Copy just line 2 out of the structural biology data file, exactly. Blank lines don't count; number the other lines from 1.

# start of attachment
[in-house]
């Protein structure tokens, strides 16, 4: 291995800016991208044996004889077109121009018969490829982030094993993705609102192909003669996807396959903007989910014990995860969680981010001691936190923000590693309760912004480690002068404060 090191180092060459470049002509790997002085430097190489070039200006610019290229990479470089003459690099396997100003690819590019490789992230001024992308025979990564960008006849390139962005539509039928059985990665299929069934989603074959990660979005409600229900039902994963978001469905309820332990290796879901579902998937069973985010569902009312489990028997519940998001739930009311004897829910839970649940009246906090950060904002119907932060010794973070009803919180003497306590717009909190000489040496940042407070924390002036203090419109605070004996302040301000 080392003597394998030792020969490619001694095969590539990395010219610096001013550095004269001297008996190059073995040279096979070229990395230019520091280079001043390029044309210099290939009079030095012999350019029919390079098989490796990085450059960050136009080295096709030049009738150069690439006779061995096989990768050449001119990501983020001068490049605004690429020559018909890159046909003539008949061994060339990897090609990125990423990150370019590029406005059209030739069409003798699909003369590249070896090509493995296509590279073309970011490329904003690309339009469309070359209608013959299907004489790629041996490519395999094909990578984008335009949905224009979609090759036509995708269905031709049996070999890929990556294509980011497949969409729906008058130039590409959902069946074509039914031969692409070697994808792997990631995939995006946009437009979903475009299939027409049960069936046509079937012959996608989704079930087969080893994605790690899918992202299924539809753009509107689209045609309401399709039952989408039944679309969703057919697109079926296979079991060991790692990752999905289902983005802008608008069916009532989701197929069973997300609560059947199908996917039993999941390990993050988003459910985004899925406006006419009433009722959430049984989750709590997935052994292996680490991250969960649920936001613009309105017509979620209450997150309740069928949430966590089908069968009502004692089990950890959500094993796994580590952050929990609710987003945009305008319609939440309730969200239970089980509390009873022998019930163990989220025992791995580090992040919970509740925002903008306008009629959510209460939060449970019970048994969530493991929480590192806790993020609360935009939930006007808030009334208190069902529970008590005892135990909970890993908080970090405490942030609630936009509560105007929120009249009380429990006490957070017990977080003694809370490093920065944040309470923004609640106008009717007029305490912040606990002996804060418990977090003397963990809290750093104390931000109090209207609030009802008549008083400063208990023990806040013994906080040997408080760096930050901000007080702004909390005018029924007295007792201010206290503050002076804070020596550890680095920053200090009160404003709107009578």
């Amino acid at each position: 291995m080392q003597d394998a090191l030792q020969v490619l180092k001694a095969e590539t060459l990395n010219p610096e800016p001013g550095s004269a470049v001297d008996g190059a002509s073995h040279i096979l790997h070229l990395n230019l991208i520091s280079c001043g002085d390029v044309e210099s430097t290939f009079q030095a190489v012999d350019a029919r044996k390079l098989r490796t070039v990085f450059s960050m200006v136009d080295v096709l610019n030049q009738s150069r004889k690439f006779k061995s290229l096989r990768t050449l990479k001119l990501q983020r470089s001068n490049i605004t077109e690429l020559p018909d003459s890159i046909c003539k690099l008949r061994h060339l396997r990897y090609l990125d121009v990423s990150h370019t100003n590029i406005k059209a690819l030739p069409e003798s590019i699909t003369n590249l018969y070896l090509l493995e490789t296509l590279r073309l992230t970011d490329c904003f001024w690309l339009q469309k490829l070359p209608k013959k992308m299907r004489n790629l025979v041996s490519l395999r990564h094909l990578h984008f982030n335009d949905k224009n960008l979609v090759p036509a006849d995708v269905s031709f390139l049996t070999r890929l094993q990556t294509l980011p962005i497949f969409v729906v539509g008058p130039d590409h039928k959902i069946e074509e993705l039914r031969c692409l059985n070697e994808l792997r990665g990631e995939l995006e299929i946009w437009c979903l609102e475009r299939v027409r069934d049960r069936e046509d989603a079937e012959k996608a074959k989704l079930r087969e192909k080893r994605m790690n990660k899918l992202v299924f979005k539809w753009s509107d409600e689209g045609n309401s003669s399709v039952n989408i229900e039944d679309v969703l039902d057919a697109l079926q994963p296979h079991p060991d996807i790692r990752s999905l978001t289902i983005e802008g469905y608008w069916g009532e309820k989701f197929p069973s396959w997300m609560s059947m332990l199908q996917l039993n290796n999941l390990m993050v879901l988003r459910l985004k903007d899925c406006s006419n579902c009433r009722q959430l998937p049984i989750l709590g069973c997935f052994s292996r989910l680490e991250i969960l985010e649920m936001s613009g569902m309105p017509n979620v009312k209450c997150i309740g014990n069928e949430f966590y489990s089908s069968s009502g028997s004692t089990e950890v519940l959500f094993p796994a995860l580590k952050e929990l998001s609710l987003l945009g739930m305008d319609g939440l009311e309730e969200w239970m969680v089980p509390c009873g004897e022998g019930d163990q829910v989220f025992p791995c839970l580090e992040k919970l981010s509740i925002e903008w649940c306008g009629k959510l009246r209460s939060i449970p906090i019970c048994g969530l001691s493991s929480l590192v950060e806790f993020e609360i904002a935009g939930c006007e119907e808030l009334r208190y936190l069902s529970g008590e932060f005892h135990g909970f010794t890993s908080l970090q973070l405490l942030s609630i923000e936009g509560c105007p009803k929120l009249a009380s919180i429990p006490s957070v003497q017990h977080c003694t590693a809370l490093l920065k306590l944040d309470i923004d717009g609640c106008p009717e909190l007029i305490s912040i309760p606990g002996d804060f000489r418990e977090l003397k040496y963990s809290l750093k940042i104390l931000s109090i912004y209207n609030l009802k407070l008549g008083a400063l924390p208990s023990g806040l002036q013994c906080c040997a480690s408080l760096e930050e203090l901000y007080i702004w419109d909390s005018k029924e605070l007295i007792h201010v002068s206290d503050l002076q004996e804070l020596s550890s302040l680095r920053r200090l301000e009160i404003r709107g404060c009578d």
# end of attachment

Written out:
């Protein structure tokens, strides 16, 4: 291995800016991208044996004889077109121009018969490829982030094993993705609102192909003669996807396959903007989910014990995860969680981010001691936190923000590693309760912004480690002068404060 090191180092060459470049002509790997002085430097190489070039200006610019290229990479470089003459690099396997100003690819590019490789992230001024992308025979990564960008006849390139962005539509039928059985990665299929069934989603074959990660979005409600229900039902994963978001469905309820332990290796879901579902998937069973985010569902009312489990028997519940998001739930009311004897829910839970649940009246906090950060904002119907932060010794973070009803919180003497306590717009909190000489040496940042407070924390002036203090419109605070004996302040301000 080392003597394998030792020969490619001694095969590539990395010219610096001013550095004269001297008996190059073995040279096979070229990395230019520091280079001043390029044309210099290939009079030095012999350019029919390079098989490796990085450059960050136009080295096709030049009738150069690439006779061995096989990768050449001119990501983020001068490049605004690429020559018909890159046909003539008949061994060339990897090609990125990423990150370019590029406005059209030739069409003798699909003369590249070896090509493995296509590279073309970011490329904003690309339009469309070359209608013959299907004489790629041996490519395999094909990578984008335009949905224009979609090759036509995708269905031709049996070999890929990556294509980011497949969409729906008058130039590409959902069946074509039914031969692409070697994808792997990631995939995006946009437009979903475009299939027409049960069936046509079937012959996608989704079930087969080893994605790690899918992202299924539809753009509107689209045609309401399709039952989408039944679309969703057919697109079926296979079991060991790692990752999905289902983005802008608008069916009532989701197929069973997300609560059947199908996917039993999941390990993050988003459910985004899925406006006419009433009722959430049984989750709590997935052994292996680490991250969960649920936001613009309105017509979620209450997150309740069928949430966590089908069968009502004692089990950890959500094993796994580590952050929990609710987003945009305008319609939440309730969200239970089980509390009873022998019930163990989220025992791995580090992040919970509740925002903008306008009629959510209460939060449970019970048994969530493991929480590192806790993020609360935009939930006007808030009334208190069902529970008590005892135990909970890993908080970090405490942030609630936009509560105007929120009249009380429990006490957070017990977080003694809370490093920065944040309470923004609640106008009717007029305490912040606990002996804060418990977090003397963990809290750093104390931000109090209207609030009802008549008083400063208990023990806040013994906080040997408080760096930050901000007080702004909390005018029924007295007792201010206290503050002076804070020596550890680095920053200090009160404003709107009578």